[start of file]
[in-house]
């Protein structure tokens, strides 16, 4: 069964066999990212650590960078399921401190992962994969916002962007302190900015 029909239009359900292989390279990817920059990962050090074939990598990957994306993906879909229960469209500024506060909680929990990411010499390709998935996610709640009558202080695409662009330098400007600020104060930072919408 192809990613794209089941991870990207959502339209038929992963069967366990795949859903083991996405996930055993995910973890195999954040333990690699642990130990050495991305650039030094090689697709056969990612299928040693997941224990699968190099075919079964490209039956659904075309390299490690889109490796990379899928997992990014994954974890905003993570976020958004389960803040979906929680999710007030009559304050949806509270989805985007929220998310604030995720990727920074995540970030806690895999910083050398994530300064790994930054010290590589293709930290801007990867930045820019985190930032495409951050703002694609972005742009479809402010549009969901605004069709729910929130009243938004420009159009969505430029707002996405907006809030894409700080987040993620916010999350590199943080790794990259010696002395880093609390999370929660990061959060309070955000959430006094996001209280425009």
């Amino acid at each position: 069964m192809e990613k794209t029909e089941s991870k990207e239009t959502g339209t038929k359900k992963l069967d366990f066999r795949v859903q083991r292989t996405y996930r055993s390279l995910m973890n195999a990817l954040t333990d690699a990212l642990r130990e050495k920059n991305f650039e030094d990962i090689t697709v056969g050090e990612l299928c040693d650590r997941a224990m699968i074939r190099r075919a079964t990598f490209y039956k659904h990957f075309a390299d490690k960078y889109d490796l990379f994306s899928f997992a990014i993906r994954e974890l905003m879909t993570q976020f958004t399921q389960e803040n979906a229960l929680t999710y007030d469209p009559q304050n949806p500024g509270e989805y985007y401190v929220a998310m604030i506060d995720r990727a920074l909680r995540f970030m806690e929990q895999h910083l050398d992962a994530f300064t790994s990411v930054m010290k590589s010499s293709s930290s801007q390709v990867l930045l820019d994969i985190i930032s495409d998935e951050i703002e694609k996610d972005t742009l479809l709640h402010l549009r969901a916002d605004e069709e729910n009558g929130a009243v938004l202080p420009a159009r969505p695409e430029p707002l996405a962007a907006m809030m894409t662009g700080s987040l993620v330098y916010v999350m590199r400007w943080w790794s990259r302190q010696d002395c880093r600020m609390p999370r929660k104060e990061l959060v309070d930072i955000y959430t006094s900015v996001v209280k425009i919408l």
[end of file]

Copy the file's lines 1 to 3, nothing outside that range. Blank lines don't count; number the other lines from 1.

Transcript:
[in-house]
């Protein structure tokens, strides 16, 4: 069964066999990212650590960078399921401190992962994969916002962007302190900015 029909239009359900292989390279990817920059990962050090074939990598990957994306993906879909229960469209500024506060909680929990990411010499390709998935996610709640009558202080695409662009330098400007600020104060930072919408 192809990613794209089941991870990207959502339209038929992963069967366990795949859903083991996405996930055993995910973890195999954040333990690699642990130990050495991305650039030094090689697709056969990612299928040693997941224990699968190099075919079964490209039956659904075309390299490690889109490796990379899928997992990014994954974890905003993570976020958004389960803040979906929680999710007030009559304050949806509270989805985007929220998310604030995720990727920074995540970030806690895999910083050398994530300064790994930054010290590589293709930290801007990867930045820019985190930032495409951050703002694609972005742009479809402010549009969901605004069709729910929130009243938004420009159009969505430029707002996405907006809030894409700080987040993620916010999350590199943080790794990259010696002395880093609390999370929660990061959060309070955000959430006094996001209280425009």
């Amino acid at each position: 069964m192809e990613k794209t029909e089941s991870k990207e239009t959502g339209t038929k359900k992963l069967d366990f066999r795949v859903q083991r292989t996405y996930r055993s390279l995910m973890n195999a990817l954040t333990d690699a990212l642990r130990e050495k920059n991305f650039e030094d990962i090689t697709v056969g050090e990612l299928c040693d650590r997941a224990m699968i074939r190099r075919a079964t990598f490209y039956k659904h990957f075309a390299d490690k960078y889109d490796l990379f994306s899928f997992a990014i993906r994954e974890l905003m879909t993570q976020f958004t399921q389960e803040n979906a229960l929680t999710y007030d469209p009559q304050n949806p500024g509270e989805y985007y401190v929220a998310m604030i506060d995720r990727a920074l909680r995540f970030m806690e929990q895999h910083l050398d992962a994530f300064t790994s990411v930054m010290k590589s010499s293709s930290s801007q390709v990867l930045l820019d994969i985190i930032s495409d998935e951050i703002e694609k996610d972005t742009l479809l709640h402010l549009r969901a916002d605004e069709e729910n009558g929130a009243v938004l202080p420009a159009r969505p695409e430029p707002l996405a962007a907006m809030m894409t662009g700080s987040l993620v330098y916010v999350m590199r400007w943080w790794s990259r302190q010696d002395c880093r600020m609390p999370r929660k104060e990061l959060v309070d930072i955000y959430t006094s900015v996001v209280k425009i919408l």